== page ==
An All-Out Offensive Against Drug Abuse in Kenya

Bringing the truth about drugs to the youth of the country

Volunteers from the Giselle Foundation of Kenya are committed to helping children avoid the tragedy of drug addiction.

As in any country that acts as a transit point for the trafficking of heroin, the youth of Kenya are at risk. The Giselle Foundation is committed to reaching young people before the dealers do. The group’s mission is “to provide life-changing interventions aimed at improving wellness of disadvantaged persons through promotion of better education, health and empowerment.” To accomplish this, they partner with the Foundation for a Drug-Free World for their drug prevention activities.

Theirs is a truly grassroots movement, bringing drug education to youth throughout the country by building a network of volunteers and using the Drug-Free World’s Truth About Drugs initiative.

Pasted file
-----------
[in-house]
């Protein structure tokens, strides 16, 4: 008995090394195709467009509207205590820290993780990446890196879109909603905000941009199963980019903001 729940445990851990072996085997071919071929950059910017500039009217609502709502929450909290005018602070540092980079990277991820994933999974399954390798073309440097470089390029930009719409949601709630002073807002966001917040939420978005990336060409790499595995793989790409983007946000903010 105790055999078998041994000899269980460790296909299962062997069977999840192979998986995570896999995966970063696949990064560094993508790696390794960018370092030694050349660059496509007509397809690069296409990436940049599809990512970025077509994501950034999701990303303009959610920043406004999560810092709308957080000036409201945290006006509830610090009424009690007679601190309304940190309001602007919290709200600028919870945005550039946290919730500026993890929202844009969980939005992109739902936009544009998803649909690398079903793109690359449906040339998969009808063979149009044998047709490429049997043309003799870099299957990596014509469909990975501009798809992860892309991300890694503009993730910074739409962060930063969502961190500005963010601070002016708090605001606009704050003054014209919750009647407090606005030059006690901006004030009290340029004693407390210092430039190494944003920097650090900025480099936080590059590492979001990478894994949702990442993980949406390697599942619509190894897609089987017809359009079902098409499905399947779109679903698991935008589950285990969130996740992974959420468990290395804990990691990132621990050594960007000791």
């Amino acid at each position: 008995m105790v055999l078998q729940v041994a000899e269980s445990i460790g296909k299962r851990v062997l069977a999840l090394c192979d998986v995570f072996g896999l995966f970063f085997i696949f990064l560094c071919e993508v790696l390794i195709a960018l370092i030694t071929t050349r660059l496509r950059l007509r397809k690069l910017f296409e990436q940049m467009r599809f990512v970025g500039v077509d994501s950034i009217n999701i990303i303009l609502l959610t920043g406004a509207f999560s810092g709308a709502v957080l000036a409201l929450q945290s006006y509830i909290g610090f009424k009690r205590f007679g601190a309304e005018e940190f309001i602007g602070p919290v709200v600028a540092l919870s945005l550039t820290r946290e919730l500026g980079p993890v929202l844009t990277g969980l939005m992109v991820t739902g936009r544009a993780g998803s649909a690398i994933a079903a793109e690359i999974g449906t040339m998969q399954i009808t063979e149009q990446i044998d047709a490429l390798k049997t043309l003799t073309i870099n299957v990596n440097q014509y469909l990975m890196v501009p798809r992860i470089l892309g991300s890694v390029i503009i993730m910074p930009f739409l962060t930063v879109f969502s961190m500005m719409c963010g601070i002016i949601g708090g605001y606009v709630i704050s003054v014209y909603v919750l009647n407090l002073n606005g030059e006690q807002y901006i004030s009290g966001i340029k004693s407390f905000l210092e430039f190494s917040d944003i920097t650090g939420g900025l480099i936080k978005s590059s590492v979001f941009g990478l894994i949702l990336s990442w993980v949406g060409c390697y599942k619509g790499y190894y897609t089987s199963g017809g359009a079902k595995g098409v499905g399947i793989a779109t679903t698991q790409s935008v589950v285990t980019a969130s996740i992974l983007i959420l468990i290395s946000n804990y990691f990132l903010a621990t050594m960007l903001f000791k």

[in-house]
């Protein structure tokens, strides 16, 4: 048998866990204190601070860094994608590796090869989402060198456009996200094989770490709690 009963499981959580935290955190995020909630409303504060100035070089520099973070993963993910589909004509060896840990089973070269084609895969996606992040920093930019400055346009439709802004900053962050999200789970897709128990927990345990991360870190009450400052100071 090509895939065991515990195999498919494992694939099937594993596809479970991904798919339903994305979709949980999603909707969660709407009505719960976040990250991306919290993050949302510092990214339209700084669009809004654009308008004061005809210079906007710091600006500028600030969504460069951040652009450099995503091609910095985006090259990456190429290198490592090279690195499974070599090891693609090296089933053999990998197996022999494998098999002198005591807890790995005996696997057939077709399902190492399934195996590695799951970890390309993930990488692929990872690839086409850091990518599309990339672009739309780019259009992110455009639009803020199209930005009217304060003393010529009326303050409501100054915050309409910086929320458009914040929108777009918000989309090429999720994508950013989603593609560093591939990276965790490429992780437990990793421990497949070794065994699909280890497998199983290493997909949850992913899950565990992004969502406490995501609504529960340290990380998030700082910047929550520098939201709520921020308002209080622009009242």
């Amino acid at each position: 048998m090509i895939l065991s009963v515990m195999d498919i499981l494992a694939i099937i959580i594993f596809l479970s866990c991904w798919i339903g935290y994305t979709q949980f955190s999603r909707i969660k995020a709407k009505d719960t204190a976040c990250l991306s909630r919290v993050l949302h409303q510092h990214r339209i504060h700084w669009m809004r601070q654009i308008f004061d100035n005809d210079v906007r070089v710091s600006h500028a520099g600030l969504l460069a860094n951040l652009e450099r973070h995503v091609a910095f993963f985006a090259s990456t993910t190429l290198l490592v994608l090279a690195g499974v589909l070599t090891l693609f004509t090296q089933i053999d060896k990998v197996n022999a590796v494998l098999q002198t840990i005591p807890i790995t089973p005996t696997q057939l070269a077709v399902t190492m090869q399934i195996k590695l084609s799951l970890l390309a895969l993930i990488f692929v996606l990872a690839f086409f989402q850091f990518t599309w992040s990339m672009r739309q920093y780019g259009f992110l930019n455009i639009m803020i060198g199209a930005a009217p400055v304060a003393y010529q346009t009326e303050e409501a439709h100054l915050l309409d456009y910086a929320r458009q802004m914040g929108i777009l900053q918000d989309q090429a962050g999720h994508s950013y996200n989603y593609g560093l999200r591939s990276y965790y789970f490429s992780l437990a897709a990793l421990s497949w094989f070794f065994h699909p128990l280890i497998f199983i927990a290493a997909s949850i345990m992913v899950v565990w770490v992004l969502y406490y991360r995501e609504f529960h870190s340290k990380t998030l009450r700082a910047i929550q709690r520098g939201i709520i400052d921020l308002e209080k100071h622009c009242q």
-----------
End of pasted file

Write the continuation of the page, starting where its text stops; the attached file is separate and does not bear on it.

According to a survey conducted by National Authority for the Campaign Against Alcohol and Drug Abuse (NACADA) of Kenya, more than 72 percent of students say it is possible to use drugs at school without the teachers’ knowledge. More than 70 percent of students say young people are likely to initiate alcohol and drug abuse in school. Another NACADA survey found more than 81 percent of users were introduced to drugs by friends. 

To reach young people when they are most vulnerable, week in and week out, the Giselle Foundation hands out copies of Truth About Drugs booklets, delivers drug education workshops to students, trains teachers to use the materials, and brings more people on board to join them in the movement to create a drug-free Kenya.

The Church of Scientology and its members support the Foundation for a Drug-Free World whose Truth About Drugs campaign is one of the world’s largest nongovernmental drug education and prevention initiatives. Thanks to this support, the Foundation provides—free of charge—drug education booklets, videos and educator guides to teachers, mentors and civic and community leaders.

According to the United Nations Office on Drug Abuse and Illicit Trafficking, “Every dollar spent on prevention can save governments up to ten dollars in later costs.”


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